Despite suggestions in some quarters and from prominent persons in the region that the CSME is virtually dead, we as citizens of the various countries should do all within our powers – individually and collectively – to ensure that regional integration remains alive and well and is treated as an inevitable outcome if we are to guarantee ourselves the best chance for sustained economic growth and development.
The fact that after more than forty years of trying we in CARICOM are no further along the integration ladder than a Common Market, as a stretch, is absolutely shameful given all of the historical and cultural features that ought to truss us together. Strangely, though, we are in no position as small and vulnerable economies to give up the fight to integrate, irrespective of those among us who wish to advocate otherwise and for whatever reasons. Why?
First, the performances of our economies in the recent past have been dismal, to say the least. When our best performing economy can only grow by 5% and several others are struggling to record even a 1% rate of growth, something just isn’t quite right with the policies we implement in order to promote economic progress.
Second, at a time when more and more countries around the world are recognising the importance of integration, thus leading to the evolution of quite a number of regional trading agreements and blocs, we in CARICOM cannot continue to drag our feet in the exercise of our mandate to deepen the level and extent of integration among our countries.
Third, regional integration provides a reasonable basis for our countries to take advantage of the static effects of such initiatives; distinctively, trade creation and trade diversion.
One of the most critical aspects of regional integration is the possibility of expanding free trade among the various participating countries. Given the astonishingly relatively low volume of trade in goods, services and factors of production evident among member countries of CARICOM, there should be incessant screaming and shouting from all circles for greater integration and hence more intra-regional trade.
Economic theory teaches that free trade is good for economic growth and development particularly because of the potentially positive effects on poverty. Although the empirical evidence in support of this hypothesis is not conclusive, there is sufficient anecdotal substantiation that our small countries can use as a basis for accepting the fundamental prediction of this theory and hence for moving forward with an agenda that seeks to aggressively promote more trade among ourselves. But, there is a caveat in all of this theorising.
You see, one of the things that do not receive sufficient attention in this debate about the trade-development nexus is the notion that the benefits to be derived from free trade as touted in the literature rest on an important assumption: the free movement of not only goods and services but also of the factors of production. Put simply, for CARICOM countries to benefit from free trade as part of the CSME, commodities such as rice, bananas, sugar and rum; construction workers, engineers, lawyers, doctors; citizens of our various countries; financial resources; and all other critical means of production must be allowed to move freely from one country to another. Otherwise, as has been our experiences after four decades of efforts at regional integration, we will merely be spinning top in mud; so to speak!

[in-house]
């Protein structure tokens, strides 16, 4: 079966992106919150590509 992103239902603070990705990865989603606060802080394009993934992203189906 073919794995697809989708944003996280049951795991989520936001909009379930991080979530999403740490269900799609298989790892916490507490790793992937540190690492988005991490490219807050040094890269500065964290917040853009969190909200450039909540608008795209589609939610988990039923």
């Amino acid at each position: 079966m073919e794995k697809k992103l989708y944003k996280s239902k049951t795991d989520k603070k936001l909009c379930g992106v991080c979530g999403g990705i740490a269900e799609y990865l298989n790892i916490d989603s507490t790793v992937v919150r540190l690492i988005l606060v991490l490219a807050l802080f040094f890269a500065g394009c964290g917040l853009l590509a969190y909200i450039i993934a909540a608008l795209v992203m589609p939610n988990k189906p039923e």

But, there is a real problem that we in CARICOM must live with as an inescapable aspect of our reality. Unlike the United States where one can generally drive a motor vehicle from one State to another, our countries are all separated by water. Hence, transportation becomes a key determinant of trade among our islands.
Focusing only on the movement of people, for the moment, it should be clear to all and sundry by now that the preposterously and clearly unsustainable high cost of travelling from one country to the next is a huge stumbling block in the way of regional integration. How can people move if they cannot afford the cost of travelling by plane, our only real means of transportation?
If, therefore, we in CARICOM are really serious about regional integration as we should, the single most critical issue we have to get right is the cost of travelling. We cannot continue to have to pay in excess of USD500 for a ticket to travel on LIAT from Barbados to Grenada for less than a week stay, period!
This writer firmly believes that the blame for the high prices we are presented with each time we book a ticket to travel on LIAT among CARICOM countries has to be directed to our governments. Here is why!
Let’s examine the total cost of an actual LIAT ticket from Barbados to Grenada, return; for six days during the Christmas period, two passengers. The ‘Base Fare’ is 646.00 USD. Can you deduce the total cost of this ticket? Here it is: 1,012.14 USD. Why the huge difference in the base price and the actual cost of the ticket? You guessed it right: governments’ fees, charges and taxes!
Given the illustration in the preceding paragraph, need I explicitly tell you where the blame should be directed for the high cost of travelling in the region – a phenomenon that surely hurts regional integration?
(Dr. Brian Francis, a former Permanent Secretary in the local Ministry of Finance, is currently a Senior Lecturer in the Department of Economics at the Cave Hill Campus in Barbados of the University of the West Indies)